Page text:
By Ruth Brown, Idaho Reports
The Idaho House of Representatives passed a bill Tuesday that would prohibit any gender-affirming medical care for transgender children.
The bill passed on a 58-12 vote after an hour of debate. Rep. Matt Bundy, R-Mountain Home, was the only Republican to vote against the bill, along with every Democrat.
The bill from Rep. Bruce Skaug, R-Nampa, now moves to the Senate. He pitched a similar bill last year, but the Senate refused to hear it.
Skaug argued that all citizens have a fundamental right to procreation, and it was the state’s obligation to protect those rights. He also argued that while transgender people do have a high rate of suicide, there is no evidence that shows the rate is lower after having surgery.
Rep. Lori McCann, R-Lewiston, voted in favor of the bill because she’s opposed to juveniles having surgeries, but said she was torn on the issue.
“When I’m taking away the parents’ rights and we fight so desperately and we say parents have unalienable rights to make decisions for the children, but now, since we don’t understand or don’t like this topic we are going to say ‘No parents, I’m sorry, we are the Legislature and we know more, we know better what this child needs,’” McCann said. “And that bothers me greatly.”
This bill is nearly identical to one Skaug pitched last year, except the punishment would now be 10 years in prison, rather than life in prison, for practitioners who provide the medical care. It adds to an existing criminal section of Idaho code regarding female genital mutilation.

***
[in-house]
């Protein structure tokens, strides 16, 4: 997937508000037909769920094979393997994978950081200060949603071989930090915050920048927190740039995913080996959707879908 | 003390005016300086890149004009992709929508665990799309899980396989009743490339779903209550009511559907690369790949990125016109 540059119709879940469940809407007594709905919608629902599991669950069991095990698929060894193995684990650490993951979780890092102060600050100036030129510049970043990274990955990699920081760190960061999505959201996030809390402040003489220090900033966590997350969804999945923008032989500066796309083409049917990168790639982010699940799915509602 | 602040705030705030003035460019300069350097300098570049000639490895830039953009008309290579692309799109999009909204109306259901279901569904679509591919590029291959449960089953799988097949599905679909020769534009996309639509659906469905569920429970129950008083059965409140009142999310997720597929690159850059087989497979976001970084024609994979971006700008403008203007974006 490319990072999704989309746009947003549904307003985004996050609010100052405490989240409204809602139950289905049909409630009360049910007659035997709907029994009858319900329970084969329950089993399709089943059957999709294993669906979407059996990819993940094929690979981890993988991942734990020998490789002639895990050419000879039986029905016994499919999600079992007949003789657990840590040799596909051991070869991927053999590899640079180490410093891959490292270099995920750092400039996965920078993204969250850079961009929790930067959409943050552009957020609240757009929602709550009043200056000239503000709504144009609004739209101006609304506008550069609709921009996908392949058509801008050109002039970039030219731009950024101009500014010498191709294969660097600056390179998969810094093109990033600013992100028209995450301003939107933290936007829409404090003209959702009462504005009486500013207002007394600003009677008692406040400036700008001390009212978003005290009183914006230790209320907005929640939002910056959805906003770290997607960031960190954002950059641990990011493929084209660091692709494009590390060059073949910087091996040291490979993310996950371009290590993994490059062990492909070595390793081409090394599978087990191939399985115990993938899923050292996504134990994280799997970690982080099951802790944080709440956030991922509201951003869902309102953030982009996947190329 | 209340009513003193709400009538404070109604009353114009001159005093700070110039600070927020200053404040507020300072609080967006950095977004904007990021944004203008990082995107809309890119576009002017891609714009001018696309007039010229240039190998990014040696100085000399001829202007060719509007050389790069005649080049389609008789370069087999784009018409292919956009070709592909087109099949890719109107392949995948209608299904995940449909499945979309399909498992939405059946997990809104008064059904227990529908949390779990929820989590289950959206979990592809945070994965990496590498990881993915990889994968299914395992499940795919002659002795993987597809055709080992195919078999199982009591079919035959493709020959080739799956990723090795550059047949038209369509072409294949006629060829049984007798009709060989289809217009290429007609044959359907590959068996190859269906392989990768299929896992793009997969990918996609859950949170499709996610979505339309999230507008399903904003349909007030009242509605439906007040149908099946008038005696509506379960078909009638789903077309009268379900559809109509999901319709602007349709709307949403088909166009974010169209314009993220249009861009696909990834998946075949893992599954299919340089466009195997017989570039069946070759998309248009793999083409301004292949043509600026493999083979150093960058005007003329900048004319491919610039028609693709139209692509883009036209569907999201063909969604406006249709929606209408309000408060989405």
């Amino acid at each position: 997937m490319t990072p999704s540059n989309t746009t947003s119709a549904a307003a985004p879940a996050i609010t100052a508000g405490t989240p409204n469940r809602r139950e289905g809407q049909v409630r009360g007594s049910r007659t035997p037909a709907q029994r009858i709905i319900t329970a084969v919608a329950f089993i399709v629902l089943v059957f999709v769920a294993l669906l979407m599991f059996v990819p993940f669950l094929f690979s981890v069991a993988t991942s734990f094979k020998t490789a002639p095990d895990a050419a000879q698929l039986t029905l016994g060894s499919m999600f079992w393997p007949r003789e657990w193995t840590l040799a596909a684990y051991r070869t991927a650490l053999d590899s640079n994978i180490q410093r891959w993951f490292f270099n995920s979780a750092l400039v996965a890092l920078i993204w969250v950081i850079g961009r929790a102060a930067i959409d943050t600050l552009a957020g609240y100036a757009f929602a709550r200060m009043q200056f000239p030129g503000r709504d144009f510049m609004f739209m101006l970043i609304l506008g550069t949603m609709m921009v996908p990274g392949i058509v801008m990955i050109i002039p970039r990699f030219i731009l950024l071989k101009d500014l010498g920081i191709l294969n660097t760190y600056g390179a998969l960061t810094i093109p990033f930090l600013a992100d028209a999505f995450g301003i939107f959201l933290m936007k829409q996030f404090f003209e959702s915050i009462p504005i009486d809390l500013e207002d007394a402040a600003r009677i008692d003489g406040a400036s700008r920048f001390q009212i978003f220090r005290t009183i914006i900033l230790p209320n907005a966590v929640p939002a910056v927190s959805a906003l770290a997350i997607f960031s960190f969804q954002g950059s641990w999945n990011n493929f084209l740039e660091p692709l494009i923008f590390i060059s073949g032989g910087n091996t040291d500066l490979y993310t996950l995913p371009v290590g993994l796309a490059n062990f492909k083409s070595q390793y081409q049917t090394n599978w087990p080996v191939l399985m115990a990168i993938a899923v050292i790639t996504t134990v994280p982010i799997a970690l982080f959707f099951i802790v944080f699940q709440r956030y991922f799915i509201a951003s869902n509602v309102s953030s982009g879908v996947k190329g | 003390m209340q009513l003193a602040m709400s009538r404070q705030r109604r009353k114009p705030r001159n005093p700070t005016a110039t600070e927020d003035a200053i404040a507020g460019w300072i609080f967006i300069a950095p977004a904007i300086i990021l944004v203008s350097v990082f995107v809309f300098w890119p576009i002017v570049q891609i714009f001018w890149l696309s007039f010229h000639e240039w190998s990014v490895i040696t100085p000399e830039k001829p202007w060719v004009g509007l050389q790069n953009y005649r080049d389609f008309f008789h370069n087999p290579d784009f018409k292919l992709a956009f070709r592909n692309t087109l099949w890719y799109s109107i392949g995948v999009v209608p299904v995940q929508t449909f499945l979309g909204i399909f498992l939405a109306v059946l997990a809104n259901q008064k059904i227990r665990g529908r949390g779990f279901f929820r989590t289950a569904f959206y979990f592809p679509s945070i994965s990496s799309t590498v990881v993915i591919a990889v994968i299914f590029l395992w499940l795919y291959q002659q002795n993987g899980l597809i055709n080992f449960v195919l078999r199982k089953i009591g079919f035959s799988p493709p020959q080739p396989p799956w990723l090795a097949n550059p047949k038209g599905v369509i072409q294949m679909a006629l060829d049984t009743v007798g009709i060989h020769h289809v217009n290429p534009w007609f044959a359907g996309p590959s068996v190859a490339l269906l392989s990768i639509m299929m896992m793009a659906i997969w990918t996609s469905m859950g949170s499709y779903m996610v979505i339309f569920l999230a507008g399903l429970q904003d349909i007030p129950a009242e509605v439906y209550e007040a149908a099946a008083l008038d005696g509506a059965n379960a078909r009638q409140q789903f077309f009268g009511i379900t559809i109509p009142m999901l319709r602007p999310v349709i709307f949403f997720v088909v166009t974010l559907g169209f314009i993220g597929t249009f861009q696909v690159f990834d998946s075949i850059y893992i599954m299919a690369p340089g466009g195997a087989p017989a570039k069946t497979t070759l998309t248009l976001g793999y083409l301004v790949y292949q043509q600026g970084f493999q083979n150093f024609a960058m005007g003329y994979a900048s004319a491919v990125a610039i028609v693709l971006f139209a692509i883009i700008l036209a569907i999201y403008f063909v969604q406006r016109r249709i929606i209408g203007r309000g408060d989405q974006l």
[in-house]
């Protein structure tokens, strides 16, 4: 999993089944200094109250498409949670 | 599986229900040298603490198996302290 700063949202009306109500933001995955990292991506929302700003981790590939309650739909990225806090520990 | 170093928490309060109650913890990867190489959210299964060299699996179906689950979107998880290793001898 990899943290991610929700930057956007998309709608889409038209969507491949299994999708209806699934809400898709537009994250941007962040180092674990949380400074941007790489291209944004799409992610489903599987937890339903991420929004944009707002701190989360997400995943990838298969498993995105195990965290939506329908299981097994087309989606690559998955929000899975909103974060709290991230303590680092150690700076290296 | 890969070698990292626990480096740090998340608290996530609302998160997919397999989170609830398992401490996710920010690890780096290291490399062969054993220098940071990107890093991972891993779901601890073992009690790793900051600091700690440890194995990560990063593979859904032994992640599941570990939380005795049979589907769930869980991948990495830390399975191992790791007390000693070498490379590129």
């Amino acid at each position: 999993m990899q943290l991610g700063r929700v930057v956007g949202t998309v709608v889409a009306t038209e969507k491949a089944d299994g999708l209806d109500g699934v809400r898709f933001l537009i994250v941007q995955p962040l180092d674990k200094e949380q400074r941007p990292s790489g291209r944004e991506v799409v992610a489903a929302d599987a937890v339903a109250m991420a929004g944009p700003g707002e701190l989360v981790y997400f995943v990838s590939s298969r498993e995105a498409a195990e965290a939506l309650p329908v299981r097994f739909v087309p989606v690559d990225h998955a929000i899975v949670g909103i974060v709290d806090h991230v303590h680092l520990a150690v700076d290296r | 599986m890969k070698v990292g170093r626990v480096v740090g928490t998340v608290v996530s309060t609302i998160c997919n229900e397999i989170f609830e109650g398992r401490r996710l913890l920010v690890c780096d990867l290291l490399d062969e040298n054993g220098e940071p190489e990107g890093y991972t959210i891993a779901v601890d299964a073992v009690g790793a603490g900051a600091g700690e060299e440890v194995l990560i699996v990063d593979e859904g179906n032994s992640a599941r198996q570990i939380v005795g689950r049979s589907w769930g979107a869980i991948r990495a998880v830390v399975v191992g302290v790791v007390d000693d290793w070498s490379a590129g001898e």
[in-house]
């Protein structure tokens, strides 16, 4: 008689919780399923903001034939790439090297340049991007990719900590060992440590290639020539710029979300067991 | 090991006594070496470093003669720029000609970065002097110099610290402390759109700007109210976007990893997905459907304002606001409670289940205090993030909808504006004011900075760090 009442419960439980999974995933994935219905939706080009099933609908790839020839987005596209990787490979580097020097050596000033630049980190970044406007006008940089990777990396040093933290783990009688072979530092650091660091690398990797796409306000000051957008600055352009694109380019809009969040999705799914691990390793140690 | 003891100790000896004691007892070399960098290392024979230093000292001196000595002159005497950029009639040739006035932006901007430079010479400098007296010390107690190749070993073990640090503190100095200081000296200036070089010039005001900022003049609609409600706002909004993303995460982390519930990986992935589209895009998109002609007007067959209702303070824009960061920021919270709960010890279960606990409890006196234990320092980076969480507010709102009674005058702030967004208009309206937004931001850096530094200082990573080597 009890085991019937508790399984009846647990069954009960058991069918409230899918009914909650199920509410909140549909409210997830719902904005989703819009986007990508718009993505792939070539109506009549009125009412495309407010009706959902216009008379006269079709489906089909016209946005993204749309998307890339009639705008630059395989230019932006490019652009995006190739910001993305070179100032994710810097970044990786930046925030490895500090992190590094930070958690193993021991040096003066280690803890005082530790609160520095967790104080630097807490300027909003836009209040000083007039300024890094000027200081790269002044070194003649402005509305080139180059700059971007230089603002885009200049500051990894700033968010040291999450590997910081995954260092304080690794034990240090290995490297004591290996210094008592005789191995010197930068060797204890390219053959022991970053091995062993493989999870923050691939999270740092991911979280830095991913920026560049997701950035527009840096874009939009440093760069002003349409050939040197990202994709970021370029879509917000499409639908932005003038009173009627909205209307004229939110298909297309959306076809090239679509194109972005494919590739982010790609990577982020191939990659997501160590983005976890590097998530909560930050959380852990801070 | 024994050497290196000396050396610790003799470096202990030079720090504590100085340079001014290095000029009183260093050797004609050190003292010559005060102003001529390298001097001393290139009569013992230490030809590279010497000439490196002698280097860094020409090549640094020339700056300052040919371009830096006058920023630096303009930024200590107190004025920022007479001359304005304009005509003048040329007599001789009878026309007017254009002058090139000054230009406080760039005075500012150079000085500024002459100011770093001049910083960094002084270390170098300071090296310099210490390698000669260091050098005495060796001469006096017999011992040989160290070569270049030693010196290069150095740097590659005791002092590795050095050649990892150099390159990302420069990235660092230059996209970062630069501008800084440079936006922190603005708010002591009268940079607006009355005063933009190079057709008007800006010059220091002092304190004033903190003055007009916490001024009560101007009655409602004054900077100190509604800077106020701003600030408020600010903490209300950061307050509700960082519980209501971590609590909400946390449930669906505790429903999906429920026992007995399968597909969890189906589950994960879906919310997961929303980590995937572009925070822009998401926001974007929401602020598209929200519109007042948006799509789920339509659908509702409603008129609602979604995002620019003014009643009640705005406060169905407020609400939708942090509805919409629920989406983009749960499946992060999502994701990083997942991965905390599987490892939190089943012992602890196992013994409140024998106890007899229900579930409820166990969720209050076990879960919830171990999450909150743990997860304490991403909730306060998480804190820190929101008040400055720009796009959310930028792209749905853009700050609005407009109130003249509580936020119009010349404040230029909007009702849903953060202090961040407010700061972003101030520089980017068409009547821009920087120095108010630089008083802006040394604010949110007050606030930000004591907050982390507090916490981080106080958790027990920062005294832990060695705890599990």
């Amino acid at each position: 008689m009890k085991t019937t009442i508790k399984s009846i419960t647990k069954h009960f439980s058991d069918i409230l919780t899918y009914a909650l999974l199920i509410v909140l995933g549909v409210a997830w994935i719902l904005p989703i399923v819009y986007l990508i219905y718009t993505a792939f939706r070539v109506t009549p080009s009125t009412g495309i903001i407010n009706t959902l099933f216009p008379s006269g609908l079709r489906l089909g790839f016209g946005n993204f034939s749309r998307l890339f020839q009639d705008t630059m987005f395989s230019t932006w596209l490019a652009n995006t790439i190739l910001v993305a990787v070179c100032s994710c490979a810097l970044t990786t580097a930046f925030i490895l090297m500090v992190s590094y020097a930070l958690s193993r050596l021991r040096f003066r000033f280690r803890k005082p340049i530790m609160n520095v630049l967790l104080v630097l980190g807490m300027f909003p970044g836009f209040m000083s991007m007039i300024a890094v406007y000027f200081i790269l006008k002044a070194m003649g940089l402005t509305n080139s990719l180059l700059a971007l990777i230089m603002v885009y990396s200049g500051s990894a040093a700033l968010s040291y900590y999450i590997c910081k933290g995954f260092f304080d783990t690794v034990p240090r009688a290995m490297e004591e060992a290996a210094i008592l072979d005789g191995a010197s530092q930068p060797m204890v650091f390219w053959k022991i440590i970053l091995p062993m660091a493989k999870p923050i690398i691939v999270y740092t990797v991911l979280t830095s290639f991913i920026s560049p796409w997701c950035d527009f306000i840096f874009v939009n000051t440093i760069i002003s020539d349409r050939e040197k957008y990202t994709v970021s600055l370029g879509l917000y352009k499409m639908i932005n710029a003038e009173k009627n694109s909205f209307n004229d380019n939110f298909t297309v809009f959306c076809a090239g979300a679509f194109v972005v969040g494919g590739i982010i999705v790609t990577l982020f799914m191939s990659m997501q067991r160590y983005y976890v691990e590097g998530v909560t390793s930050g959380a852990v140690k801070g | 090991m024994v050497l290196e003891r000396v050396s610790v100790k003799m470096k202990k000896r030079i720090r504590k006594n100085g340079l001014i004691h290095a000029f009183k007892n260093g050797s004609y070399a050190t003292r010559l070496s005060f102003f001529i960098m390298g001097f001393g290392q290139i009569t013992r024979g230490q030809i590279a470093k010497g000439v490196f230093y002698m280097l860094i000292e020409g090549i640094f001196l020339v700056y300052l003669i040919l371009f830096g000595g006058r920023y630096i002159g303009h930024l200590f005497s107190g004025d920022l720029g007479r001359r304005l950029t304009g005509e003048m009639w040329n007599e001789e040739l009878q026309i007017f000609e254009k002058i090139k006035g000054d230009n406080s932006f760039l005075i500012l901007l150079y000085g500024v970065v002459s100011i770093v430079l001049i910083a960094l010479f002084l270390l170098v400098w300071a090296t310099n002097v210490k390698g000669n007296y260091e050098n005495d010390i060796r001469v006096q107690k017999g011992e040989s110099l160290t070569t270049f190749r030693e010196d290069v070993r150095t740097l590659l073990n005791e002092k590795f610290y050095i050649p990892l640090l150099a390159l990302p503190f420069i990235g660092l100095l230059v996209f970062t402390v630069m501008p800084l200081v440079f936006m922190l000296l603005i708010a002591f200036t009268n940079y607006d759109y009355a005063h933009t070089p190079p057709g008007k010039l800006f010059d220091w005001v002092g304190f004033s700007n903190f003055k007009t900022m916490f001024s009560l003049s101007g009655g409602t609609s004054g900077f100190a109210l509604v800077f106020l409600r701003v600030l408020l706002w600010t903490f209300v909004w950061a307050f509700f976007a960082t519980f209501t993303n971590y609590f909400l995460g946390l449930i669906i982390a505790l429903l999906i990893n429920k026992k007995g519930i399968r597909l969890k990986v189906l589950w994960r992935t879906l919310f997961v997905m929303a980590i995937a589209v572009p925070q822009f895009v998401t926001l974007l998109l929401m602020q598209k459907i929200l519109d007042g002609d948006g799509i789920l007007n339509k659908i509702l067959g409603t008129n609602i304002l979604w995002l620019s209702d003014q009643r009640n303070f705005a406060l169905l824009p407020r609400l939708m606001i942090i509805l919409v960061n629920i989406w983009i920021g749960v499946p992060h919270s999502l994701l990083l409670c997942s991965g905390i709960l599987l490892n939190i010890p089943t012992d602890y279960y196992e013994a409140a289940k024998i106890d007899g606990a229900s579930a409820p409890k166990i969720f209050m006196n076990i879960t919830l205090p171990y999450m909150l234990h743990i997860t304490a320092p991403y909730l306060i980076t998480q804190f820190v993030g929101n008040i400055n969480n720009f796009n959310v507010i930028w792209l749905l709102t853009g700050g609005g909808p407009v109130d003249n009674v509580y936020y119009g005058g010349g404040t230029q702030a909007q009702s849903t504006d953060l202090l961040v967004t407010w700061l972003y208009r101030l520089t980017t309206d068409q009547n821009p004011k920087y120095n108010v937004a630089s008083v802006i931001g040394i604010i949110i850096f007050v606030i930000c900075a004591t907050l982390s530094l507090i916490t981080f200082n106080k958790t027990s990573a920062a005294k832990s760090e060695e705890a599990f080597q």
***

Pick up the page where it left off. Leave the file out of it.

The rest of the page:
The genital mutilation section was added in 2019 in reference to ritualistic mutilations that some faiths perform on young girls, entirely unrelated to transgender people.
Skaug’s bill, the “Vulnerable Child Protection Act,” would prohibit surgeries for transgender children as well as the use of hormone-blocking medications, commonly referred to as puberty blockers, and a variety of other medications used for transgender therapies.
The therapies would be allowed for medically verifiable disorders.
Rep. Julianne Young, R-Blackfoot, supported the bill.
“It is the policy of the state of Idaho, a policy that I strongly support, that parents have a right to direct the care of a child,” Young said. “There is no one better suited to make a decision about what’s right for a particular child than a parent, and I support that principle wholeheartedly. I also believe there are circumstances where even a parent does not have the authority.”
She pointed to Idaho statutes that do not allow parents to abuse their child.
When the bill made it out of committee, members heard more than two hours of testimony. Some of that included testimony from transgender youth and their parents, as well as Idaho physicians in opposition to the bill.
Rep. Lauren Necochea, D-Boise, argued the legislation was contrary to the guidelines of all mainstream medical associations, which support gender-affirming care for children and adolescents with gender dysphoria.
Gender dysphoria is the diagnosed condition when a person’s experienced gender, or gender identity, does not match the gender associated with their biological sex at birth.
“These parents love their kids and want them to be able to live as their authentic selves,” Necochea said. “They also have fears about whether their kids will be accepted, included and what kind of a path they will have in life. So, I ask us not to make that path any harder.”
The bill must still be heard and passed in the Senate and earn the governor’s signaturebefore it can become law.
If you or someone you know is having suicidal thoughts, call the 988 crisis line for help.
If you or someone you know is a member of the LBGTQ community and in need of help, visit the Trevor Project at thetrevorproject.org or call 1-866-488-7386.